An Incredible Example of the Pace of Modern Technological Change
I created this webpage for one purpose. It drives me crazy how naive most people are about the pace of technological change in the modern world. People think artificial intelligence is centuries away, that traveling in space on a regular basis is the dream of future generations, that the world we see around us is a good approximation of the world we will live in a century from now, and apparantly that "film will never die", that often-heard cry of the nastalgic movie-director and romantic photographer alike who together hark for a time when visual media was pure and free of the ills of technological dystopia. The problem is, people do not comprehend the increasing speed with which technology evolves. This webpage attempts to exemplify this trend.
Sometime in mid 2002, approximately, I was having a conversation with a friend about photography. This friend is an avid photographer (it might have been her major, I don't recall), and I remember her going on about how film would never die, and about how digital photography would never equal film photography. She commented on the unimpressive resolution and high cost of such equipment, and on the unprofessional utility of most contemporary digital cameras at the time, which did not even include interchangable lenses or SLR-type action among other ailments. This conversation really irritated me because I could barely have imagined such a myopic view of the world, had it not been presented to me directly by this person. In recent years SLR-type digital cameras and interchangable lenses have come into being. Likewise, the resolution has continued to increase while the price has continued to decrease.
In late 2003, I got the idea to collect as much information on digital cameras and their history as possible and to present that information in a clear graphical context that would illustrate just how incredibly fast this technology has gone from mere emergence to complete domination of the industry. The plain and simple fact is that digital photography went from a nonexistent medium to a common medium in about seven years. According to the graphs presented below, it is my prediction that digital photography will dominate film photography by New Year's 2008, and that it will all but wipe out film photography by New Year's 2010, less than fifteen years after its inception.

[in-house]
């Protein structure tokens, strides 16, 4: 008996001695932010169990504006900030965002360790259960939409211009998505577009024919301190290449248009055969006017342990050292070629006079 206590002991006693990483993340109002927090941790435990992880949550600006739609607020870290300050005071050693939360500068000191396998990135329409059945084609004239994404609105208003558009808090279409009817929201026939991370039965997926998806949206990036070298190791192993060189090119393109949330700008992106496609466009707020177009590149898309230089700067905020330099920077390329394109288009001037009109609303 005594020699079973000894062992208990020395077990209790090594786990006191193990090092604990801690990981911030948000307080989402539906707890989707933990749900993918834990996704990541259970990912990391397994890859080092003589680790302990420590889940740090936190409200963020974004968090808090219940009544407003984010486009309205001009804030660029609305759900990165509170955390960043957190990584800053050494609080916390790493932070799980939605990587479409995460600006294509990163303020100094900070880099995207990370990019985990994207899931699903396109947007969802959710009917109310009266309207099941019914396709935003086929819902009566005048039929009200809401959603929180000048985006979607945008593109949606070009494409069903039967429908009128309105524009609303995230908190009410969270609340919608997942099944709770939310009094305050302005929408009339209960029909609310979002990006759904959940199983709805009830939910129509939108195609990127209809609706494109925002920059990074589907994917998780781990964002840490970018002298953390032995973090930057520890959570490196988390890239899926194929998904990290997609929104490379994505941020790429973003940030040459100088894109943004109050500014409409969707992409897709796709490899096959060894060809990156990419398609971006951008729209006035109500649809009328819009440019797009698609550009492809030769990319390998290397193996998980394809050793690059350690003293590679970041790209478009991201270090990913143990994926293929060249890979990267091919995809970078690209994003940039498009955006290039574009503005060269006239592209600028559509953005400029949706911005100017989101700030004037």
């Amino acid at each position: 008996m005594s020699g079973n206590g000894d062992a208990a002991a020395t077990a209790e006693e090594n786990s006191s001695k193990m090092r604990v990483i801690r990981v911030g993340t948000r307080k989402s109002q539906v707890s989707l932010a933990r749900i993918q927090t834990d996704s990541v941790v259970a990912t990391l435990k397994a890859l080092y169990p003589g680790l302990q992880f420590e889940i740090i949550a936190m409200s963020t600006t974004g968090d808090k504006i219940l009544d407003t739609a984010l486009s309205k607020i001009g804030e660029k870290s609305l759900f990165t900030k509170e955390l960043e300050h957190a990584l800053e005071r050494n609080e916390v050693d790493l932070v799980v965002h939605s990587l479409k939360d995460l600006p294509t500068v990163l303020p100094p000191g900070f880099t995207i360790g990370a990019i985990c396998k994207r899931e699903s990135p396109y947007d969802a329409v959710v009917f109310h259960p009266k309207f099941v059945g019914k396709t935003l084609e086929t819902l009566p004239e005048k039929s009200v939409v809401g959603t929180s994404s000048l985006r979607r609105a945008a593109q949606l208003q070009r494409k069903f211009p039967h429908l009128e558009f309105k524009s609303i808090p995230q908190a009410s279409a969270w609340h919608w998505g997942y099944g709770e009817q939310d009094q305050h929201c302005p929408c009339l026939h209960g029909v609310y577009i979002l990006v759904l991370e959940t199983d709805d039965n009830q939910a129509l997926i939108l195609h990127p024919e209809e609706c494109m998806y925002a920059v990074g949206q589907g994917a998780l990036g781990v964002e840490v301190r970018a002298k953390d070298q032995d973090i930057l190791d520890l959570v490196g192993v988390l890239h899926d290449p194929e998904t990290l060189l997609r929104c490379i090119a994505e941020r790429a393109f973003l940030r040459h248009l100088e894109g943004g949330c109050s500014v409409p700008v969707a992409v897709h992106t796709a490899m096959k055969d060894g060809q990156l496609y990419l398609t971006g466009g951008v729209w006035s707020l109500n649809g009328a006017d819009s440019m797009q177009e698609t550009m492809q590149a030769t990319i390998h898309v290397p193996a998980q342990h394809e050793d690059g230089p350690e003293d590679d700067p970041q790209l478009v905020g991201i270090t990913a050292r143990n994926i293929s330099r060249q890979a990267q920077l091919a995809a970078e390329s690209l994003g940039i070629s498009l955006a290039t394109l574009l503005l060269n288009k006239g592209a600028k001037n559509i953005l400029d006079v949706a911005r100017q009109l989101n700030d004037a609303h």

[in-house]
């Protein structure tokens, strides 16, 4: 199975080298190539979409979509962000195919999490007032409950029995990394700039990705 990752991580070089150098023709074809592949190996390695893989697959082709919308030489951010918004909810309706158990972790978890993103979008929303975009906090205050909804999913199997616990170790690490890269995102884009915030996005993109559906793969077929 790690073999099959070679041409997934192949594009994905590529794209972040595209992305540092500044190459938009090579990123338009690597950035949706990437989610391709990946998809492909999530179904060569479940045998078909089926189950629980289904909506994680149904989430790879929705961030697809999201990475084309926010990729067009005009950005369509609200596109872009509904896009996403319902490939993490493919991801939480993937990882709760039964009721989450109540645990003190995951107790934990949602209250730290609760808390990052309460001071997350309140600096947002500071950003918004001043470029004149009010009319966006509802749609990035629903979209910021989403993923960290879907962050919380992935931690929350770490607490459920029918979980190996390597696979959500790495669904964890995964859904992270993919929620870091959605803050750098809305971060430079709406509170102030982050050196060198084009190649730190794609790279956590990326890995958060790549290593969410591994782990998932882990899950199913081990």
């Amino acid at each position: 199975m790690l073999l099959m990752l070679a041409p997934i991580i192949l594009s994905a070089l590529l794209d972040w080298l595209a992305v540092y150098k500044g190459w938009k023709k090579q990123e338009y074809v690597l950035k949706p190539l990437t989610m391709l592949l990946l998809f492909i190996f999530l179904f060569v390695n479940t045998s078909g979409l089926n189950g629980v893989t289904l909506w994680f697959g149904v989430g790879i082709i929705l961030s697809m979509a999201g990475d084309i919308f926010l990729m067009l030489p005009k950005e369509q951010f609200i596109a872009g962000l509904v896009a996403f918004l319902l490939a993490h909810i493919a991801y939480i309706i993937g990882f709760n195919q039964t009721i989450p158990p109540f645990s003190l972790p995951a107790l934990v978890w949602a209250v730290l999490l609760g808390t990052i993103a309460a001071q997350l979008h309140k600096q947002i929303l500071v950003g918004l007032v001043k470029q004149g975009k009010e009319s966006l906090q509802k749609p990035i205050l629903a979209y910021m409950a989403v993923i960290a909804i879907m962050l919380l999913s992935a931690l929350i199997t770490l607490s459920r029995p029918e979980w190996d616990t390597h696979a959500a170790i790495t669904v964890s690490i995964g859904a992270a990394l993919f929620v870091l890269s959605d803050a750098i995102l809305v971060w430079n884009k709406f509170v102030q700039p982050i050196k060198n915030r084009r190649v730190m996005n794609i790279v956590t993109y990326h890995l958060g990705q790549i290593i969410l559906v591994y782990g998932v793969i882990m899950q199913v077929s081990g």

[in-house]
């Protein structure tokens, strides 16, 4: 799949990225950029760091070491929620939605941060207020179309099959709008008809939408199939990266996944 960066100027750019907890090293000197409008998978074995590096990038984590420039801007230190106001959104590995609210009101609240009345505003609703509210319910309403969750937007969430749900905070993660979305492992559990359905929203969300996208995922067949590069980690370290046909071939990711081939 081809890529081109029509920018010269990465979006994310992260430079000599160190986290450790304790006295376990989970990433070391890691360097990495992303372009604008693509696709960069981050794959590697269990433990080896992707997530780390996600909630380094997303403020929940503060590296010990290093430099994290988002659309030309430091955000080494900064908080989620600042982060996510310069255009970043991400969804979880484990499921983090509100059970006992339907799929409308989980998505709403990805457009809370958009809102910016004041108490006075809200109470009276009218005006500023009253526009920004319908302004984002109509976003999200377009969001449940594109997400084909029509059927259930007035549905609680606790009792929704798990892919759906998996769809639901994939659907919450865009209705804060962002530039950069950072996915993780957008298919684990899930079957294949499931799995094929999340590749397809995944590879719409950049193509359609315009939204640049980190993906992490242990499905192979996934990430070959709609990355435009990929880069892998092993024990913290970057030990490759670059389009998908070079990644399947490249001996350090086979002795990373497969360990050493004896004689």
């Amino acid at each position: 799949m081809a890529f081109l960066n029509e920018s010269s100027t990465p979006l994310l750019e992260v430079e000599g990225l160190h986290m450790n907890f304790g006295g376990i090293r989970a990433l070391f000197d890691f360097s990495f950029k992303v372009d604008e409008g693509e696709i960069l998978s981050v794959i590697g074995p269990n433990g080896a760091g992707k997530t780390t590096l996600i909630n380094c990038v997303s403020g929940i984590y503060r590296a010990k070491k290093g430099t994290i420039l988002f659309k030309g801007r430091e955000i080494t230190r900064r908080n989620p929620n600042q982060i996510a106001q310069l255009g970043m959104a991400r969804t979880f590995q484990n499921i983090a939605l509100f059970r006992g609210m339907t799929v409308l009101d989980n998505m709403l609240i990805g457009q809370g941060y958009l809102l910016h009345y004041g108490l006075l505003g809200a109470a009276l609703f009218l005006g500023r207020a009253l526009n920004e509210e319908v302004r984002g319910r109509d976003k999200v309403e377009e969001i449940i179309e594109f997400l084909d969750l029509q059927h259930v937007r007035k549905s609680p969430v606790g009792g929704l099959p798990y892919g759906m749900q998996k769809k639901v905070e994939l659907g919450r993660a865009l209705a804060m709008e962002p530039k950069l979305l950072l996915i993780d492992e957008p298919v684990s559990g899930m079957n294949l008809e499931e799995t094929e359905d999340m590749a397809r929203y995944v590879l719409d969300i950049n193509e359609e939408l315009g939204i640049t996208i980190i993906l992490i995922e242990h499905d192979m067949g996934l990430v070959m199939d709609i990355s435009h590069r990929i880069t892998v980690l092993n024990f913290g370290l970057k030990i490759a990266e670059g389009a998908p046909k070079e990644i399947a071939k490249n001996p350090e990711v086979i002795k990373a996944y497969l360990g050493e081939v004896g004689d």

The vast majority of the data presented on this webpage was collected from http://www.dpreview.com/reviews/timeline.asp, which has amassed historical data on the evolution of the digital camera for several years. Despite some huge holes in their dataset (many of their archived camera model data do not include introductory prices for the models), there is still an abundance of measurable and quantifiable data available. One thing worth realizing is that the source mentioned above archives "serious" cameras only. 640x480 cameras (the .3 megapixel categories in the following graphs) became so cheap and so ubiquituous after 2000 that they were no longer included in the timeline mentioned above. Instead, they were relegated to the status of trinkets found on keychains, mp3-players, and cell-phones. The same fate probably awaits 1.2 megapixel cameras as well.
Release-Date Price of Digital Cameras Vs. Time, plotted for five sensor sizes (straight line fit):